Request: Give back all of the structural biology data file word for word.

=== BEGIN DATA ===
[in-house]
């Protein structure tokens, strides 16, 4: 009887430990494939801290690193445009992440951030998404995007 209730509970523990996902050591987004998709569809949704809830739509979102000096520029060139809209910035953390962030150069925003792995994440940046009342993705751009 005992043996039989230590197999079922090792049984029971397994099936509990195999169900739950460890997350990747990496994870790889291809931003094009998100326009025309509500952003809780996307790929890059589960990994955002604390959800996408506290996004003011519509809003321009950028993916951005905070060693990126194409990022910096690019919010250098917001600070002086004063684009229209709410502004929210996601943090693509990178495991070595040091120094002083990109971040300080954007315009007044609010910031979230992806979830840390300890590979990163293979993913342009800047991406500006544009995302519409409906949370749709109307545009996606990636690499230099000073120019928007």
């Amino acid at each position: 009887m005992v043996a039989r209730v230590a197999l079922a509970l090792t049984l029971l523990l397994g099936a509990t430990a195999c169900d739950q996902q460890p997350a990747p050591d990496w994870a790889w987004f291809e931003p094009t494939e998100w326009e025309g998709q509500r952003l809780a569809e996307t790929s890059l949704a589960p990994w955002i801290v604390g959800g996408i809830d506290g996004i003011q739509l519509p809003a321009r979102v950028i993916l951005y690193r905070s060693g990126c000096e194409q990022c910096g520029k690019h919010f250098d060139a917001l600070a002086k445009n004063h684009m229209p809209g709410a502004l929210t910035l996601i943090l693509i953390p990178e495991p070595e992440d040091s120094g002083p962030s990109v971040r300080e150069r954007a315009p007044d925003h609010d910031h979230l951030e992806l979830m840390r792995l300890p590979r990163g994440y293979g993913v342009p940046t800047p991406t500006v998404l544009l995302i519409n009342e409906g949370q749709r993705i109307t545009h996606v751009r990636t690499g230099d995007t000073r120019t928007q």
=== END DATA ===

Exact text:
[in-house]
């Protein structure tokens, strides 16, 4: 009887430990494939801290690193445009992440951030998404995007 209730509970523990996902050591987004998709569809949704809830739509979102000096520029060139809209910035953390962030150069925003792995994440940046009342993705751009 005992043996039989230590197999079922090792049984029971397994099936509990195999169900739950460890997350990747990496994870790889291809931003094009998100326009025309509500952003809780996307790929890059589960990994955002604390959800996408506290996004003011519509809003321009950028993916951005905070060693990126194409990022910096690019919010250098917001600070002086004063684009229209709410502004929210996601943090693509990178495991070595040091120094002083990109971040300080954007315009007044609010910031979230992806979830840390300890590979990163293979993913342009800047991406500006544009995302519409409906949370749709109307545009996606990636690499230099000073120019928007």
């Amino acid at each position: 009887m005992v043996a039989r209730v230590a197999l079922a509970l090792t049984l029971l523990l397994g099936a509990t430990a195999c169900d739950q996902q460890p997350a990747p050591d990496w994870a790889w987004f291809e931003p094009t494939e998100w326009e025309g998709q509500r952003l809780a569809e996307t790929s890059l949704a589960p990994w955002i801290v604390g959800g996408i809830d506290g996004i003011q739509l519509p809003a321009r979102v950028i993916l951005y690193r905070s060693g990126c000096e194409q990022c910096g520029k690019h919010f250098d060139a917001l600070a002086k445009n004063h684009m229209p809209g709410a502004l929210t910035l996601i943090l693509i953390p990178e495991p070595e992440d040091s120094g002083p962030s990109v971040r300080e150069r954007a315009p007044d925003h609010d910031h979230l951030e992806l979830m840390r792995l300890p590979r990163g994440y293979g993913v342009p940046t800047p991406t500006v998404l544009l995302i519409n009342e409906g949370q749709r993705i109307t545009h996606v751009r990636t690499g230099d995007t000073r120019t928007q």